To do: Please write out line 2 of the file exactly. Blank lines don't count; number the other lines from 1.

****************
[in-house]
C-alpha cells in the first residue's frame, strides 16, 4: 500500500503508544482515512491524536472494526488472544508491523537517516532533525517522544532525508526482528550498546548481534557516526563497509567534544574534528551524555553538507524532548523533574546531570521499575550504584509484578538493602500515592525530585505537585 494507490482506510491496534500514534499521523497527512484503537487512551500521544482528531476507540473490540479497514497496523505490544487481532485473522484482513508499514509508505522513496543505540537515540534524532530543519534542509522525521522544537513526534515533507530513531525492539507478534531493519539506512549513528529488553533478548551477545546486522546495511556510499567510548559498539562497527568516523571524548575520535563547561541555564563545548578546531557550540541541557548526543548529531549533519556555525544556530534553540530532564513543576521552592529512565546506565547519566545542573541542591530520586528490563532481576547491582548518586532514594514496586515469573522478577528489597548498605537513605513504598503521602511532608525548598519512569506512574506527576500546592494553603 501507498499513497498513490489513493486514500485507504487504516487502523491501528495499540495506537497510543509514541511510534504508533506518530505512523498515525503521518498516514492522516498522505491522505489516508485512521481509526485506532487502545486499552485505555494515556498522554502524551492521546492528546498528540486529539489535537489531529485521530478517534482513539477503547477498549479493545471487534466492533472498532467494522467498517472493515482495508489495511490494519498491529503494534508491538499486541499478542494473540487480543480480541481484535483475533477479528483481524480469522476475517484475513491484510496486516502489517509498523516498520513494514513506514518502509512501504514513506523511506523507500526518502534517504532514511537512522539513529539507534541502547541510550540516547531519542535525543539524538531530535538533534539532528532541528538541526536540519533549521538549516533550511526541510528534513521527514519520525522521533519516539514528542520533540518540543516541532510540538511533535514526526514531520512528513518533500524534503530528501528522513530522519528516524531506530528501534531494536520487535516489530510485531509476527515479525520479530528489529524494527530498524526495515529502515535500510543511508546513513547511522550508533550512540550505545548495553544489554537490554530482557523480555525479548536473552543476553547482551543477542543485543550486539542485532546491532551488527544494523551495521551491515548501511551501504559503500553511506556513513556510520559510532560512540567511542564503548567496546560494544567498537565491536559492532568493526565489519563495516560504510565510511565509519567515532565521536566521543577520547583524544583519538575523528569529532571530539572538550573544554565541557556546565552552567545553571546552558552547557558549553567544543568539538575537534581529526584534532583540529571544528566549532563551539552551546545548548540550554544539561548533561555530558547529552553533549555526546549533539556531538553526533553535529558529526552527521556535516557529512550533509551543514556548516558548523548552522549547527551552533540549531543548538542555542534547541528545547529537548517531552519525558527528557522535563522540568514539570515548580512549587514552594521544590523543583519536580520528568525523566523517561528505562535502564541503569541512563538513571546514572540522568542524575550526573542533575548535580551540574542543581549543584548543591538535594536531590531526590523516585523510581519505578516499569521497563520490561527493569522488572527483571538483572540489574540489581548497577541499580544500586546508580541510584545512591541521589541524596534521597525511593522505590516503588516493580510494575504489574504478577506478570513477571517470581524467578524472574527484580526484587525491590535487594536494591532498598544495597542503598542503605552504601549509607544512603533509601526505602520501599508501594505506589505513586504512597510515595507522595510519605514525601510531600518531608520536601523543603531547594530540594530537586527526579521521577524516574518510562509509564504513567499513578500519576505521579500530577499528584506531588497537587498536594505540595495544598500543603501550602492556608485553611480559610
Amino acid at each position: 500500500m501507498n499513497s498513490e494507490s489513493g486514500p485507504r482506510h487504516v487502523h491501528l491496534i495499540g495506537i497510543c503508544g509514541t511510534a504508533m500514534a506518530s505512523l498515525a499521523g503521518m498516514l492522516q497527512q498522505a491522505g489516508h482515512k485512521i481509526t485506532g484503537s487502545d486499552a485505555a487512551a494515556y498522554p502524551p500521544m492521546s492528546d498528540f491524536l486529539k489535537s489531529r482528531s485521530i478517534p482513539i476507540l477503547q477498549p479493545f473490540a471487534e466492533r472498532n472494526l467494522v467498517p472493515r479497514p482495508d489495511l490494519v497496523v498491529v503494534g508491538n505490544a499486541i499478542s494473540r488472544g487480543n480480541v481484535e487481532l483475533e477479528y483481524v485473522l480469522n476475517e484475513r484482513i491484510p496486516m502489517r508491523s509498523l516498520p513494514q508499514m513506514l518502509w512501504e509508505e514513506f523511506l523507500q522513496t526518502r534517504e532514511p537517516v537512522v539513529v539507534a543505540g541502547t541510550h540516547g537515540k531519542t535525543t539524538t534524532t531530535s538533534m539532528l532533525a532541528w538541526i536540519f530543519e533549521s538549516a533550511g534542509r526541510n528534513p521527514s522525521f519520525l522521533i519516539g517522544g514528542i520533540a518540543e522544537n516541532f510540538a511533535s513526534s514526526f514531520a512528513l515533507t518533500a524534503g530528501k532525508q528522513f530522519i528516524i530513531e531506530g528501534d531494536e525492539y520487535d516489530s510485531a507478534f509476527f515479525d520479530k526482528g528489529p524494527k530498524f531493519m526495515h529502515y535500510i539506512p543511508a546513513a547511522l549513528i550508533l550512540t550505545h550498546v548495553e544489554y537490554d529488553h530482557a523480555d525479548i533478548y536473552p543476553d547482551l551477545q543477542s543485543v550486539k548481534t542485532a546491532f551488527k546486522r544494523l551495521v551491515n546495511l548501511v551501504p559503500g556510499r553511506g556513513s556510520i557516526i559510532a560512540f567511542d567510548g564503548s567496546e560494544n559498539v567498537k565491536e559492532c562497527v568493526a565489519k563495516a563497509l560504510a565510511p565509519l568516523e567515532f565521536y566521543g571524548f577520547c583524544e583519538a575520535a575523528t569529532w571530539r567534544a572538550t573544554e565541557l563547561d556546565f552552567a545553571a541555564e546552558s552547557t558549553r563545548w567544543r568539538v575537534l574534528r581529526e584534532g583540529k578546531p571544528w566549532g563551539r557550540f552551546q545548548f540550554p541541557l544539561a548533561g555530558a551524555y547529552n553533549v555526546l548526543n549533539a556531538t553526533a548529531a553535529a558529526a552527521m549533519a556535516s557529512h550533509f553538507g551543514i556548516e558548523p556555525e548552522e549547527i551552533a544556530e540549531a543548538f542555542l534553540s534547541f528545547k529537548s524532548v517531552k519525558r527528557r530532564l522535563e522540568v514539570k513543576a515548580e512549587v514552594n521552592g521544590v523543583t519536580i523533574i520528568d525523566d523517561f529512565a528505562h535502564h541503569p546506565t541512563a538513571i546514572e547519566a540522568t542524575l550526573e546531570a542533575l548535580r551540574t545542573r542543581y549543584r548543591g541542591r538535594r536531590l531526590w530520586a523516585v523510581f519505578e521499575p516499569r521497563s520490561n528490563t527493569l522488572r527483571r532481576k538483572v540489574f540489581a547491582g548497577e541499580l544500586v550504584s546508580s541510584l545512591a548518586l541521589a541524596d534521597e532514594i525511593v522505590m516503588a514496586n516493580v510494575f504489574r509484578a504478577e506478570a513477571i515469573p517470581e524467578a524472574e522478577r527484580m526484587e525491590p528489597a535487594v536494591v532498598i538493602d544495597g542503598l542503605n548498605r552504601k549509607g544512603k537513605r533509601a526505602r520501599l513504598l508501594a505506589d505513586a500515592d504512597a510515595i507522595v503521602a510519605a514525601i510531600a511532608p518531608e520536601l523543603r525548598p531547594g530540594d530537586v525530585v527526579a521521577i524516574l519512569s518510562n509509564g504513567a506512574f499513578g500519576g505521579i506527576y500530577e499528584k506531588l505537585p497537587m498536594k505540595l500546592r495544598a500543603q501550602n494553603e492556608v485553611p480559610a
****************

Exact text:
C-alpha cells in the first residue's frame, strides 16, 4: 500500500503508544482515512491524536472494526488472544508491523537517516532533525517522544532525508526482528550498546548481534557516526563497509567534544574534528551524555553538507524532548523533574546531570521499575550504584509484578538493602500515592525530585505537585 494507490482506510491496534500514534499521523497527512484503537487512551500521544482528531476507540473490540479497514497496523505490544487481532485473522484482513508499514509508505522513496543505540537515540534524532530543519534542509522525521522544537513526534515533507530513531525492539507478534531493519539506512549513528529488553533478548551477545546486522546495511556510499567510548559498539562497527568516523571524548575520535563547561541555564563545548578546531557550540541541557548526543548529531549533519556555525544556530534553540530532564513543576521552592529512565546506565547519566545542573541542591530520586528490563532481576547491582548518586532514594514496586515469573522478577528489597548498605537513605513504598503521602511532608525548598519512569506512574506527576500546592494553603 501507498499513497498513490489513493486514500485507504487504516487502523491501528495499540495506537497510543509514541511510534504508533506518530505512523498515525503521518498516514492522516498522505491522505489516508485512521481509526485506532487502545486499552485505555494515556498522554502524551492521546492528546498528540486529539489535537489531529485521530478517534482513539477503547477498549479493545471487534466492533472498532467494522467498517472493515482495508489495511490494519498491529503494534508491538499486541499478542494473540487480543480480541481484535483475533477479528483481524480469522476475517484475513491484510496486516502489517509498523516498520513494514513506514518502509512501504514513506523511506523507500526518502534517504532514511537512522539513529539507534541502547541510550540516547531519542535525543539524538531530535538533534539532528532541528538541526536540519533549521538549516533550511526541510528534513521527514519520525522521533519516539514528542520533540518540543516541532510540538511533535514526526514531520512528513518533500524534503530528501528522513530522519528516524531506530528501534531494536520487535516489530510485531509476527515479525520479530528489529524494527530498524526495515529502515535500510543511508546513513547511522550508533550512540550505545548495553544489554537490554530482557523480555525479548536473552543476553547482551543477542543485543550486539542485532546491532551488527544494523551495521551491515548501511551501504559503500553511506556513513556510520559510532560512540567511542564503548567496546560494544567498537565491536559492532568493526565489519563495516560504510565510511565509519567515532565521536566521543577520547583524544583519538575523528569529532571530539572538550573544554565541557556546565552552567545553571546552558552547557558549553567544543568539538575537534581529526584534532583540529571544528566549532563551539552551546545548548540550554544539561548533561555530558547529552553533549555526546549533539556531538553526533553535529558529526552527521556535516557529512550533509551543514556548516558548523548552522549547527551552533540549531543548538542555542534547541528545547529537548517531552519525558527528557522535563522540568514539570515548580512549587514552594521544590523543583519536580520528568525523566523517561528505562535502564541503569541512563538513571546514572540522568542524575550526573542533575548535580551540574542543581549543584548543591538535594536531590531526590523516585523510581519505578516499569521497563520490561527493569522488572527483571538483572540489574540489581548497577541499580544500586546508580541510584545512591541521589541524596534521597525511593522505590516503588516493580510494575504489574504478577506478570513477571517470581524467578524472574527484580526484587525491590535487594536494591532498598544495597542503598542503605552504601549509607544512603533509601526505602520501599508501594505506589505513586504512597510515595507522595510519605514525601510531600518531608520536601523543603531547594530540594530537586527526579521521577524516574518510562509509564504513567499513578500519576505521579500530577499528584506531588497537587498536594505540595495544598500543603501550602492556608485553611480559610